In the beginning of March 1761, the king acquired great popularity, by recommending from the throne a method for securing the independence of the judges. He informed both houses of parliament, that, upon granting new com. missions to the judges of assize, the present state of their offices fell naturally under consideration : that, notwithstanding the act of William the Third, for settling the succession to the crown, by which act the commissions of the judges were continued in force during their good behaviour, yet their offices had determined at the demise of the crown, or in six months after that event, as often as it had hapa pened: that as he thought the independence and uprightness of the judges as essential to the impartial administration of justice, one of the best securities to the rights and liberties of his subjects, as well as conducive to the honour of the crown, he recommended this interesting object to the consideration of parliament, that such further provision might: be made for securing the judges in the enjoyment of their offices during their good behaviour, notwithstanding any such demise, as should be most expedient: that he hoped the commons would enable him to grant, and establish upon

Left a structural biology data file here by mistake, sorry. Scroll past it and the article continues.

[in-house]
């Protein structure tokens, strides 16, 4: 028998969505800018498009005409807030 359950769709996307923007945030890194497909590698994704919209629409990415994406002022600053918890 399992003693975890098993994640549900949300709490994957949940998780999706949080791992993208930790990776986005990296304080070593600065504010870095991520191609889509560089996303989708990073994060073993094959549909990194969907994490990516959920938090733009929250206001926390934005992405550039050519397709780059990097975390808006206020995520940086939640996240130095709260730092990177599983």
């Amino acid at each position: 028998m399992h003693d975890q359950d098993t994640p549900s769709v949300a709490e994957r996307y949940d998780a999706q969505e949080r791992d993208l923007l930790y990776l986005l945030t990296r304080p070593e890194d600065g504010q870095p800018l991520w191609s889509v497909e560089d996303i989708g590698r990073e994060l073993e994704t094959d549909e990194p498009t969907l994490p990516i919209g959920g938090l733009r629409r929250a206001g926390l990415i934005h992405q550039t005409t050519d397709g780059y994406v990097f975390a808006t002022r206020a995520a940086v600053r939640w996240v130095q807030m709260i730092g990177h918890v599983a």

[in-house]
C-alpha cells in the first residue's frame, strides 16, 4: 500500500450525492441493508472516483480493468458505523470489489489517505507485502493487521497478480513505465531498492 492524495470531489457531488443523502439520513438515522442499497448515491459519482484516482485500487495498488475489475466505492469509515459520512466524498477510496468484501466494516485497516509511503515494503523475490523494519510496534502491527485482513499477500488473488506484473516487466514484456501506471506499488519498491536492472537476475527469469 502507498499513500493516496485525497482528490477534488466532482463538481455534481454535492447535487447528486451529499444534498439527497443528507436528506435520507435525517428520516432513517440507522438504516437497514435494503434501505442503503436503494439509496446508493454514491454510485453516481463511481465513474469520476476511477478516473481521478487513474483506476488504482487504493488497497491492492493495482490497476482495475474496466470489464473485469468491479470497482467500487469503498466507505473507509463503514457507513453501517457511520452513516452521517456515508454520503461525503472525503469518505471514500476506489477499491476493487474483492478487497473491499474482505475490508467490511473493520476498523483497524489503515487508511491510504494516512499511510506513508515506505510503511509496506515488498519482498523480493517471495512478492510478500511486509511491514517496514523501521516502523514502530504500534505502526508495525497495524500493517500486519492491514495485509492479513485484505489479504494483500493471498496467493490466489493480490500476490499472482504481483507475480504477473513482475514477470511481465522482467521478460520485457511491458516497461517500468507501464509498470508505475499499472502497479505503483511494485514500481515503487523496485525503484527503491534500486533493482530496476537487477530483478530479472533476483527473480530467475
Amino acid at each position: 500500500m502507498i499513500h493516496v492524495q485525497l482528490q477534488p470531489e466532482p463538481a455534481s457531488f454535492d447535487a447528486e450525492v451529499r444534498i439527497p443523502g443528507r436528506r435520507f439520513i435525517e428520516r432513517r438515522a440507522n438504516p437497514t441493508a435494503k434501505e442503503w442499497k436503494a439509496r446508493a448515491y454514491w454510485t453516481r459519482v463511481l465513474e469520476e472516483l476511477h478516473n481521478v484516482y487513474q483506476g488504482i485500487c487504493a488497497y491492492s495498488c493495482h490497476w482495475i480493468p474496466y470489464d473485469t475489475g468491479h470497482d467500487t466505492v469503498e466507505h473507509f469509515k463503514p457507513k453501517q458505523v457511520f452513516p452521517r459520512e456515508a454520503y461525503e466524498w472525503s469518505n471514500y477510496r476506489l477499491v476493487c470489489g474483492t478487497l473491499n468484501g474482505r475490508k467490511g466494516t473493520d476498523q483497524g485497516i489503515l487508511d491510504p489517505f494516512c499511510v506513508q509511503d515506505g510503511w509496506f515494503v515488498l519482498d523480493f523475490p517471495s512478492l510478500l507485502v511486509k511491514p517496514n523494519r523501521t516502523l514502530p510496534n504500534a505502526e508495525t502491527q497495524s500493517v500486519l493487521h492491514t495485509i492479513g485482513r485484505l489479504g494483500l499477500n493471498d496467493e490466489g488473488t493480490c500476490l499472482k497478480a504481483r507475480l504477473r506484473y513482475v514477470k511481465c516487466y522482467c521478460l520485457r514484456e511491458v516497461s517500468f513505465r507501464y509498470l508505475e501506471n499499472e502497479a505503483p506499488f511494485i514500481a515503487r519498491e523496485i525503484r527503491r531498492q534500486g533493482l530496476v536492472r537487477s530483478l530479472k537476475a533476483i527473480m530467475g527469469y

the judges, such salaries as he should think proper, so as to be absolutely secured to them during the continuance of their commissions: and that he could not omit the present oppor. tunity of thanking both houses for the great unanimity and application with which they had hitherto carried on the pubYOL.I. No. 21.